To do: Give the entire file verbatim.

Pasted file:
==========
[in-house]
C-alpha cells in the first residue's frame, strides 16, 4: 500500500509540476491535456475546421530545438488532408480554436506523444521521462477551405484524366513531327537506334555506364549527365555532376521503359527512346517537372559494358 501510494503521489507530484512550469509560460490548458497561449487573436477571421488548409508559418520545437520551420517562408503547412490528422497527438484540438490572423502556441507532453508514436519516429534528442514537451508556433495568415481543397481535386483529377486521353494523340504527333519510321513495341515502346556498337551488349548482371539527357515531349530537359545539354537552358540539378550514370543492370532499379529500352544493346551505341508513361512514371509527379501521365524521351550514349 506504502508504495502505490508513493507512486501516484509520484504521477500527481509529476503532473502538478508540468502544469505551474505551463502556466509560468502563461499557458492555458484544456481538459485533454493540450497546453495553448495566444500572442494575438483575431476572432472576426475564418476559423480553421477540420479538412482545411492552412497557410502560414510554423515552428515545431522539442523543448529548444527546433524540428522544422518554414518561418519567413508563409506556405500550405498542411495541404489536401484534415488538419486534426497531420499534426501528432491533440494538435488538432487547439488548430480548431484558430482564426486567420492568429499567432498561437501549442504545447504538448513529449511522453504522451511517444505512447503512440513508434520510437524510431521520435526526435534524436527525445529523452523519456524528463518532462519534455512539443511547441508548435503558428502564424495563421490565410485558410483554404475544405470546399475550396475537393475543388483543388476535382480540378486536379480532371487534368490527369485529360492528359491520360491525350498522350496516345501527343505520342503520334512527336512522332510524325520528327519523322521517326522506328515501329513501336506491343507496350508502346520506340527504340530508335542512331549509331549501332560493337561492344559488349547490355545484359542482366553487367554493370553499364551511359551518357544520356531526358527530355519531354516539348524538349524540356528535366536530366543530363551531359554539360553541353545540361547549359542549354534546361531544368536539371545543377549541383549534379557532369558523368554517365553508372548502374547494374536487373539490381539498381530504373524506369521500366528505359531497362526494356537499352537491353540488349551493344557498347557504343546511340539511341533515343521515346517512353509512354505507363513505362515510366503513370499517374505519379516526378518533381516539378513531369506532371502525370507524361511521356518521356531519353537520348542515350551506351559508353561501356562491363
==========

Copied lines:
[in-house]
C-alpha cells in the first residue's frame, strides 16, 4: 500500500509540476491535456475546421530545438488532408480554436506523444521521462477551405484524366513531327537506334555506364549527365555532376521503359527512346517537372559494358 501510494503521489507530484512550469509560460490548458497561449487573436477571421488548409508559418520545437520551420517562408503547412490528422497527438484540438490572423502556441507532453508514436519516429534528442514537451508556433495568415481543397481535386483529377486521353494523340504527333519510321513495341515502346556498337551488349548482371539527357515531349530537359545539354537552358540539378550514370543492370532499379529500352544493346551505341508513361512514371509527379501521365524521351550514349 506504502508504495502505490508513493507512486501516484509520484504521477500527481509529476503532473502538478508540468502544469505551474505551463502556466509560468502563461499557458492555458484544456481538459485533454493540450497546453495553448495566444500572442494575438483575431476572432472576426475564418476559423480553421477540420479538412482545411492552412497557410502560414510554423515552428515545431522539442523543448529548444527546433524540428522544422518554414518561418519567413508563409506556405500550405498542411495541404489536401484534415488538419486534426497531420499534426501528432491533440494538435488538432487547439488548430480548431484558430482564426486567420492568429499567432498561437501549442504545447504538448513529449511522453504522451511517444505512447503512440513508434520510437524510431521520435526526435534524436527525445529523452523519456524528463518532462519534455512539443511547441508548435503558428502564424495563421490565410485558410483554404475544405470546399475550396475537393475543388483543388476535382480540378486536379480532371487534368490527369485529360492528359491520360491525350498522350496516345501527343505520342503520334512527336512522332510524325520528327519523322521517326522506328515501329513501336506491343507496350508502346520506340527504340530508335542512331549509331549501332560493337561492344559488349547490355545484359542482366553487367554493370553499364551511359551518357544520356531526358527530355519531354516539348524538349524540356528535366536530366543530363551531359554539360553541353545540361547549359542549354534546361531544368536539371545543377549541383549534379557532369558523368554517365553508372548502374547494374536487373539490381539498381530504373524506369521500366528505359531497362526494356537499352537491353540488349551493344557498347557504343546511340539511341533515343521515346517512353509512354505507363513505362515510366503513370499517374505519379516526378518533381516539378513531369506532371502525370507524361511521356518521356531519353537520348542515350551506351559508353561501356562491363